Facts About the Lake Pontchartrain Basin
- Another name for the Lake Pontchartrain Basin is the Lake Pontchartrain Watershed.
- The basin, or watershed, is home to 1.5 million people.
- The watershed drains the land in 16 parishes in Louisiana and 4 counties in Mississippi.
- The Louisiana parishes in the Lake Pontchartrain Watershed are: Ascension, East Baton Rouge, East Feliciana, Iberville, Jefferson, Livingston, Orleans, Plaquemines, Tangipahoa, St. Bernard, St. Charles, St. James, St. John the Baptist, St. Helena, St. Tammany, and Washington.
- Lake Pontchartrain, formed 5000 years ago, is the largest feature of the Lake Pontchartrain Basin.
- Lake Pontchartrain is not a lake; it is an estuary, or an area in which fresh water from rain and rivers measurably dilutes the salt water from the Gulf of Mexico.
- Lake Pontchartrain is an entire ecosystem with great biodiversity. An ecosystem is made up of all the living and nonliving components of the environment.
What is a Water Shed?
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- A watershed is the total land area that contributes runoff to a specific body of water.
- The runoff is the water which flows off the land surface.
- The elevation and slope of the land determines which way the surface water will flow.
- The lowest areas in the watershed that act as collecting basins include rivers, bayous, canals, ditches, streams and lakes.
Lake Pontchartrain Basin
The Lake Pontchartrain Basin is a large watershed covering
700 square miles. In Louisiana the northern border is the Louisiana/Mississippi state line. The basin continues south to the Gulf of Mexico along the east bank of the Mississippi River. The western border of the Basin is the east bank of the Mississippi River, and the
eastern boundary is the Pearl River from Washington Parish to Breton Sound.
Where Does the Water in the Watershed Come From?
- Precipitation: Precipitation may be in the form of normal rainfall up to 60 inches per year or excessive ainfall events. Other forms of precipitation include sleet, freezing rain, or light snow.
- Groundwater: Groundwater infiltrates/percolates from surface waters, surrounds sedi-ment particles, and filters through the soil. Trapped groundwater may collect in aquifers, or it may move to the surface by way of wells drilled into aquifers or by seeping from springs.
- Land Drainage: Precipitation may land on non-absorbent surfaces. This surface runoff drains to lower areas from the streets, down the storm drains, and eventually gets pumped into the lowest area, Lake Pontchartrain.
- Waterbodies: Canals, lakes, and bayous are some of the water-collecting areas that hold and nnel water in and out of the watershed.
- Human use: Each person uses approximately 100 gallons of water each day. This water is brought from a water source by pipes. Careless actions by citizens, however, often allow water that is intended for human use to become surface runoff; examples include open or leaky faucets and old cracked pipes.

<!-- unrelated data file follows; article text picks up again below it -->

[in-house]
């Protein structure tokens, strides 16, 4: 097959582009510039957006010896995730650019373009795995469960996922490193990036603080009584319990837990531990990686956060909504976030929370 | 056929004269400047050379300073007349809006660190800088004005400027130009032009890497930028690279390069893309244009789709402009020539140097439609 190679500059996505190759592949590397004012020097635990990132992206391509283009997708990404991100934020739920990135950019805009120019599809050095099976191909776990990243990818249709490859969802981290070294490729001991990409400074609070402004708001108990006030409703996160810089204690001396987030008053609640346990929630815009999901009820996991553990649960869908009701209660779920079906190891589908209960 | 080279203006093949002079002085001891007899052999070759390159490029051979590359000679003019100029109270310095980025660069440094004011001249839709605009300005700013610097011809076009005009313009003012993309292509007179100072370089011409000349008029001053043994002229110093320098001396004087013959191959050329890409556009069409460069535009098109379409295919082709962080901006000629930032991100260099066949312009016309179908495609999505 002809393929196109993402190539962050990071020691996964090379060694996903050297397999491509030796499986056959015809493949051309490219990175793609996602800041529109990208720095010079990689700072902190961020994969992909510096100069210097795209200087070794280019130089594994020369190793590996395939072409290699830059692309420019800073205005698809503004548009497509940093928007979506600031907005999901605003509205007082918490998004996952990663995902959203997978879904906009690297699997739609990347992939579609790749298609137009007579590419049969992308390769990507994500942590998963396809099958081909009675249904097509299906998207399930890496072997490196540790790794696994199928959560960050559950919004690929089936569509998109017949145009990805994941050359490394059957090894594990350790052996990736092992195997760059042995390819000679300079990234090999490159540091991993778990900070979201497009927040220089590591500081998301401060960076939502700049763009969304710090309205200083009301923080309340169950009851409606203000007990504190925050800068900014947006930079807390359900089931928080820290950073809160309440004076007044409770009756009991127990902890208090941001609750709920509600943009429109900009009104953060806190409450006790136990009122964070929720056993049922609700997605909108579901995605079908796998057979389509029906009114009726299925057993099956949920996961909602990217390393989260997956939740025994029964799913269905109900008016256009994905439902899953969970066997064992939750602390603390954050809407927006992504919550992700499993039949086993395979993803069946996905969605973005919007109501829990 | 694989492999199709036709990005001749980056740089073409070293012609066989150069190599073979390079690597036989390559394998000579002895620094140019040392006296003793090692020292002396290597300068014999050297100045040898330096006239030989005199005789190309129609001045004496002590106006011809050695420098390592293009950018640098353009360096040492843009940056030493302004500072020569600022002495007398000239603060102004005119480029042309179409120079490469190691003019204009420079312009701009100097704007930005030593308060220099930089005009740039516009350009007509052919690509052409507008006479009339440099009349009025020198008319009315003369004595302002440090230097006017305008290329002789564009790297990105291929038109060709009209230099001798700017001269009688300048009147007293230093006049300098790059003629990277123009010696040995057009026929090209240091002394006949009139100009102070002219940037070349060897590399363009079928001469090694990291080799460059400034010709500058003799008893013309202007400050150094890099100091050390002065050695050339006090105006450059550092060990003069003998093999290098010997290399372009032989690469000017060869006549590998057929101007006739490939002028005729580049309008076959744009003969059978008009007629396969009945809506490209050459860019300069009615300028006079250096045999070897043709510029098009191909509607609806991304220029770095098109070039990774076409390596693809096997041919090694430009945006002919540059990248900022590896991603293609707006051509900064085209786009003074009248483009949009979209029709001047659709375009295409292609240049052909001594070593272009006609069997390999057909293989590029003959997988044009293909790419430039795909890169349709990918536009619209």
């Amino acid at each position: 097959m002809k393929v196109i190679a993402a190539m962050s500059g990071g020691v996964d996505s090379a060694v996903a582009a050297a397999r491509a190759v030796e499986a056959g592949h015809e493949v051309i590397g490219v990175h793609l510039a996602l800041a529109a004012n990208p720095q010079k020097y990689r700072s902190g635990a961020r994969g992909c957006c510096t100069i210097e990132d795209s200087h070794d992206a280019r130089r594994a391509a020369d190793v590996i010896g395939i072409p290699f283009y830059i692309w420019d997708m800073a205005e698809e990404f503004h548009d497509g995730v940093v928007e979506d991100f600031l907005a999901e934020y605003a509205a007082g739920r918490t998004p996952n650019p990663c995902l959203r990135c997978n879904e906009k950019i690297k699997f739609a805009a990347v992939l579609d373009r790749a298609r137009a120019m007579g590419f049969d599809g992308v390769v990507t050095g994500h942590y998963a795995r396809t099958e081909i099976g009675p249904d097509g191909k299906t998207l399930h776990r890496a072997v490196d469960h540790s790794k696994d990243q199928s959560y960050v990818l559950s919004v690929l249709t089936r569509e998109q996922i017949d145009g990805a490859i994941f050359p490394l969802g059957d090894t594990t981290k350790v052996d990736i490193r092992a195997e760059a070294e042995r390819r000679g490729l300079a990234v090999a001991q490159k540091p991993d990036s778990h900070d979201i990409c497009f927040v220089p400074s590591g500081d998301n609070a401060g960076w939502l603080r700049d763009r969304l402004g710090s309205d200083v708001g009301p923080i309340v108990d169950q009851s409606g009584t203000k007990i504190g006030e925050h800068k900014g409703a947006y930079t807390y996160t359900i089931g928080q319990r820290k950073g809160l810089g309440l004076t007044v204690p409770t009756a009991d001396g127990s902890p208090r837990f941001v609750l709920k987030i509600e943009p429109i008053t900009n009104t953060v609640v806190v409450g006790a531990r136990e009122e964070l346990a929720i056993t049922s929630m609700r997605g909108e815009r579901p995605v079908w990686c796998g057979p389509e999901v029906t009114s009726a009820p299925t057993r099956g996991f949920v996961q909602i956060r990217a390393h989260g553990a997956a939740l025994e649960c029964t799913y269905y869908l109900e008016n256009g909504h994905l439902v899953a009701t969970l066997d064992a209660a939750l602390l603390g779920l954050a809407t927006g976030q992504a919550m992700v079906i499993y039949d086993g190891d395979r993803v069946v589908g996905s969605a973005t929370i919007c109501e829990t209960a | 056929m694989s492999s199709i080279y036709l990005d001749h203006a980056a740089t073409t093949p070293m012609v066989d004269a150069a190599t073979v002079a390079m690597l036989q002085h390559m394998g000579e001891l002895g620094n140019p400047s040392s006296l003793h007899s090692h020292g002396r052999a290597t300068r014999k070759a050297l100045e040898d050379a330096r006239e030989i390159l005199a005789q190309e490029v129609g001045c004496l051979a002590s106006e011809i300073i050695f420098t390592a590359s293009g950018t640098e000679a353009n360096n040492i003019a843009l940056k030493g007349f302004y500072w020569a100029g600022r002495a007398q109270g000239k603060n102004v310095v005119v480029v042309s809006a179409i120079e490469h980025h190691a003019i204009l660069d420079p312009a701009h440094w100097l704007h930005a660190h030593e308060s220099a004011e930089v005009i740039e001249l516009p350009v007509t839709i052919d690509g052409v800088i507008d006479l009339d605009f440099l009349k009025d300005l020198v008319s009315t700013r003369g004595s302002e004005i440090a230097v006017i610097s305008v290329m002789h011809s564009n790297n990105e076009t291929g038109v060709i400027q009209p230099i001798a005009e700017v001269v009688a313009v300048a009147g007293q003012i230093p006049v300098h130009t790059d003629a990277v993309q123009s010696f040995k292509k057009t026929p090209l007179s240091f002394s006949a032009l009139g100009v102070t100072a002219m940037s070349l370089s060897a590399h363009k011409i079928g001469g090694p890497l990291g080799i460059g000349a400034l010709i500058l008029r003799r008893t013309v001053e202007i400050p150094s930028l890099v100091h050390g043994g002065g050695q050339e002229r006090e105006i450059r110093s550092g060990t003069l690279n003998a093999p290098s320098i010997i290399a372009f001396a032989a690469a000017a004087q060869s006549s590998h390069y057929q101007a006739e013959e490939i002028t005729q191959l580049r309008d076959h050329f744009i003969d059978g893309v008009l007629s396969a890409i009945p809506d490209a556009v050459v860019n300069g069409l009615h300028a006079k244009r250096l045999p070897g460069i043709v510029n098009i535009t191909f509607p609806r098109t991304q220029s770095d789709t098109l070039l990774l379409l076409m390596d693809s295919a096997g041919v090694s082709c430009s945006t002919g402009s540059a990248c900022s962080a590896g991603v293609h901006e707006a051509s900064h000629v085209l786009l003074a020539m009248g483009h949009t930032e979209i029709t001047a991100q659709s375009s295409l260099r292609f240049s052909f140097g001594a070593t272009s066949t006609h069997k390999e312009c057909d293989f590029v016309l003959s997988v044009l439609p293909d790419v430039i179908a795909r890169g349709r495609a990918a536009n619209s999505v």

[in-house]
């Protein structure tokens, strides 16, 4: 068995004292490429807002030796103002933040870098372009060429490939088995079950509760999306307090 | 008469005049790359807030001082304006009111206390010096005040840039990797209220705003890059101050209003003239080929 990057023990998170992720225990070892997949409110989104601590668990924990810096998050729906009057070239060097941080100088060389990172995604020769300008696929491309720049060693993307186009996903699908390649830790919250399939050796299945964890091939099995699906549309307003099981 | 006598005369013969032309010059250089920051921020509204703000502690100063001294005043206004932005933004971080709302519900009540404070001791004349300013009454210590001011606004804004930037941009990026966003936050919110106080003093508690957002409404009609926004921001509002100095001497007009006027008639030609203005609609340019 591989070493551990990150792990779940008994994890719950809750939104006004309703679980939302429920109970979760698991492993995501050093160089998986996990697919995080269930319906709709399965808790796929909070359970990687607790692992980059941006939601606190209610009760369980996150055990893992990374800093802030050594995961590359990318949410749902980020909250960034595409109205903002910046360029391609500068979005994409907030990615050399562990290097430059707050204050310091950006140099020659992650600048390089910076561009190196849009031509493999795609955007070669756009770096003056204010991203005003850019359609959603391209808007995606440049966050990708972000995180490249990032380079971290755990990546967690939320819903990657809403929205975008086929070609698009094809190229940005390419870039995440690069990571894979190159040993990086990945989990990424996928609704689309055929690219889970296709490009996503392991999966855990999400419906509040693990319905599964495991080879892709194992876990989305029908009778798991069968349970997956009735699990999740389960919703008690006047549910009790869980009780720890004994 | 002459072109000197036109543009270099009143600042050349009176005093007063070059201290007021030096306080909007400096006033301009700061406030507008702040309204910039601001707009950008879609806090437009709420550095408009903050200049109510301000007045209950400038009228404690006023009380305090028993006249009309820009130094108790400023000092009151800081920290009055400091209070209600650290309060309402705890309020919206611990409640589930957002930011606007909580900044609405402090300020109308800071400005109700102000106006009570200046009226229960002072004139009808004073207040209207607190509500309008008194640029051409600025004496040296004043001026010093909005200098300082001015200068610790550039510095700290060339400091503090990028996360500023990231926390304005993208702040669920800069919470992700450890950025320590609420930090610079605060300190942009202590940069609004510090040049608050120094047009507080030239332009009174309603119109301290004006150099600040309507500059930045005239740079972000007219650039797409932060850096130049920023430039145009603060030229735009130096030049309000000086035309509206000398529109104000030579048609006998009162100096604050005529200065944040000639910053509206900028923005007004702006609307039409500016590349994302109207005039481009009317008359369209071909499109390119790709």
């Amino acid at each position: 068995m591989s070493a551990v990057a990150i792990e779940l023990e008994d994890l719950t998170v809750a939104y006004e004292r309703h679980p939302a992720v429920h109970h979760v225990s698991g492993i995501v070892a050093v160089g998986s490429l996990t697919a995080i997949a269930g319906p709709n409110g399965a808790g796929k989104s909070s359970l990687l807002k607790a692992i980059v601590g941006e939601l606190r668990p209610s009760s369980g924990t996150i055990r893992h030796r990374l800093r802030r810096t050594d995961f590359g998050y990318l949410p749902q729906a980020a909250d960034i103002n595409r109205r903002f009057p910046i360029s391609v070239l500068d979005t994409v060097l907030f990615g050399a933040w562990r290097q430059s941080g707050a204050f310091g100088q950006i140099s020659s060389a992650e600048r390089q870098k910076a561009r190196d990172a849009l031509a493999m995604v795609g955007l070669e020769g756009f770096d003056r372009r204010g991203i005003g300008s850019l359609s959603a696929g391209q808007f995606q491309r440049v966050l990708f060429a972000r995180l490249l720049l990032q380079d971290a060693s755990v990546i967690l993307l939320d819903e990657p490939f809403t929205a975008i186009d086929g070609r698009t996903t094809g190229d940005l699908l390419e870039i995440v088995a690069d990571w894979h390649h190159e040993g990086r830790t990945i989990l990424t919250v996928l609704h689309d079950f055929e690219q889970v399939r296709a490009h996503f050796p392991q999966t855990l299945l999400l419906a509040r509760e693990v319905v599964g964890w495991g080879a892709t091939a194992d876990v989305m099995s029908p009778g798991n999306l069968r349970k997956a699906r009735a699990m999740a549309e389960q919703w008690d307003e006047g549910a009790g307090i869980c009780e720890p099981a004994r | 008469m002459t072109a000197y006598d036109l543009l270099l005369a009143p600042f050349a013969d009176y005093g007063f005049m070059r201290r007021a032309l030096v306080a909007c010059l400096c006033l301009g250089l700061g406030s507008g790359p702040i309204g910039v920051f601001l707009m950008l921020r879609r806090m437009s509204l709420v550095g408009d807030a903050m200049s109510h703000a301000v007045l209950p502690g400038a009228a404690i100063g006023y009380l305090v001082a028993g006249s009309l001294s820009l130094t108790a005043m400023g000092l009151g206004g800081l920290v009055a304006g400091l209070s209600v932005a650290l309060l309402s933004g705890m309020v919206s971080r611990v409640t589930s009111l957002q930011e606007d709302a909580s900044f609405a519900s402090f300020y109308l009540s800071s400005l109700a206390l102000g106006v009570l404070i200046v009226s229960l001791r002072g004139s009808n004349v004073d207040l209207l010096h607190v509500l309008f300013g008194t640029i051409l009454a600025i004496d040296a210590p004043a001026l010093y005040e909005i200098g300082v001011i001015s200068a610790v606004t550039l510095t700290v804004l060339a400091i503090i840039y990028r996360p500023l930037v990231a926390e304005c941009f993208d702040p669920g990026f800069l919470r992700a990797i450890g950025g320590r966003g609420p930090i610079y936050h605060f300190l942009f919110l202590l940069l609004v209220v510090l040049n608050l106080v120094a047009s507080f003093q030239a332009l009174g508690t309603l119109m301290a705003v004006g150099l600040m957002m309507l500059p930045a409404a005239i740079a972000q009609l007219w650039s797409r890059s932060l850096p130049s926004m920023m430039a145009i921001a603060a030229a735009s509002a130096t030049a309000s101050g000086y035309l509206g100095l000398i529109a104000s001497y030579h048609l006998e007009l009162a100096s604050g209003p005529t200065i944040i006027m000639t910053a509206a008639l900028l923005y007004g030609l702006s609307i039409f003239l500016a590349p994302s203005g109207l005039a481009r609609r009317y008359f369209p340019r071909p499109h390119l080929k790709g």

- Gulf of Mexico: Waters from the Gulf of Mexico move in and out of the Lake Pontchartrain area on each high and low tide and are blown in by strong easterly winds.
How does precipitation affect the watershed?
The water from rain runs off the land after heavy rainfall or small showers. This rainwater reaches the surface of the earth and enters the water cycle.
- The water cycle is an exchange of water molecules through the processes of evaporation, condensation, infiltration and precipitation.
- Evaporation is the loss of water molecules from the land surface and waterbodies; it supplies the moisture in the atmosphere.
- This moisture content is known as humidity.
- Moisture droplets gather together in the atmosphere where they condense around particles of dust or other
- Droplets become heavy, and eventually precipitation (rain) occurs.
How does groundwater affect the watershed?
- Precipitation soaks into the ground and becomes ground water.
- Surface water filters through soil and rock before reaching an aquifer.
- Water in the spaces/openings surrounding soil particles (interstitial) is used for the biological needs of many plants and animals.
- Aquifers are impounded or enclosed areas which hold the water underground. Many aquifers are tapped by communities for drinking water. Surface waters that become contaminated or polluted may seep into underground aquifers, deteriorating the quality of the water in the watershed.
How does surface runoff affect the watershed?
- Surface runoff is water that either does not have time to sink into the ground or is produced in such quantity (e.g., floods) that the normal soakingup process cannot take place.
- Water in the form of precipitation runs off the land surface from either grass, soil, or paved areas.
- The runoff may also drain from open hydrants or hoses.
- Surface runoff, either from the "first flush," the first inch of a heavy rainfall, or from water draining for a longer time (e.g., a garden hose) carries pollutants, such as motor oil or pesticides, to the waterbodies in the watershed.
- Responsible actions on the part of citizens can prevent contamination in the watershed. For example, each of us should recycle used motor oil, pick up pet wastes, and properly use pesticides, fertilizers, and herbicides.